Sri Lankan peace broker reshuffled as Tigers suspend talks
COLOMBO: The Sri Lankan government is set to reorganise its main peace secretariat after Tamil Tiger rebels suspended talks, citing the government’s failure to deliver on its promises, a press report said Sunday.
The Secretariat for Co-ordinating the Peace Process (SCOPP) will see several changes in its staffing and functions following a directive from Prime Minister Ranil Wickremesinghe, the English-language Sunday Leader newspaper said.
“According to changes proposed by the prime minister, the Peace Secretariat will be restructured and will handle only political issues while the developmental aspects stemming from the peace process will be dealt with by an apex body to be formed shortly,” the report said.
There was no immediate reaction from the SCOPP to the report, which followed the suspension of peace talks by the rebel Liberation Tigers of Tamil Eelam (LTTE), who cited failure on the part of the government on critical issues.
However, the Tigers Saturday appeared to have softened their stance and sought to assure the United States that they were not completely scuttling talks with the government.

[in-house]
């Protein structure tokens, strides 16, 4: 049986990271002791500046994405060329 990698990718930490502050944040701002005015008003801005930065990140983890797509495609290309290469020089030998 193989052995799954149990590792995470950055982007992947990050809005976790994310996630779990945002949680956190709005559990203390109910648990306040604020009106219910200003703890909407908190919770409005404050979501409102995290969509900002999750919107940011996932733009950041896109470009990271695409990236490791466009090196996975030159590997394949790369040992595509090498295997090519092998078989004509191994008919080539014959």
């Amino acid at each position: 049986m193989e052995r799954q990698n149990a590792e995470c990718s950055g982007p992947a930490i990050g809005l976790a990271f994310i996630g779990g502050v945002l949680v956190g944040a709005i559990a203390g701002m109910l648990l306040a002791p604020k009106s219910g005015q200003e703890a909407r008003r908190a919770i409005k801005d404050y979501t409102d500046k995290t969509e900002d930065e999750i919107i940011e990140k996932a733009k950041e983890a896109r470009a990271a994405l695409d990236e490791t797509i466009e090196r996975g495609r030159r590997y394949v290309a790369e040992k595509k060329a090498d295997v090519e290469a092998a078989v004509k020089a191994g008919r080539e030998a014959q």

The London-based chief negotiator of the LTTE, Anton Balasingham, said Monday’s decision to suspend the talks was only aimed at increasing “pressure’ on the government to deliver on key issues.
The US ambassador here, Ashley Wills, said there had been problems in implementing a Norwegian-arranged truce that went into effect on February 23 last year, but rejected Tiger claims that the government alone was to blame.
“The Tigers, too, bear heavy responsibility for numerous breaches of the ceasefire,” the ambassador said last week, adding that the guerrillas must renounce violence and the use of terror tactics, and return to the peace talks.
The US has taken a hands-on interest in Sri Lanka’s peace process aimed at ending three decades of ethnic bloodshed that has claimed more than 60,000 lives. —AFP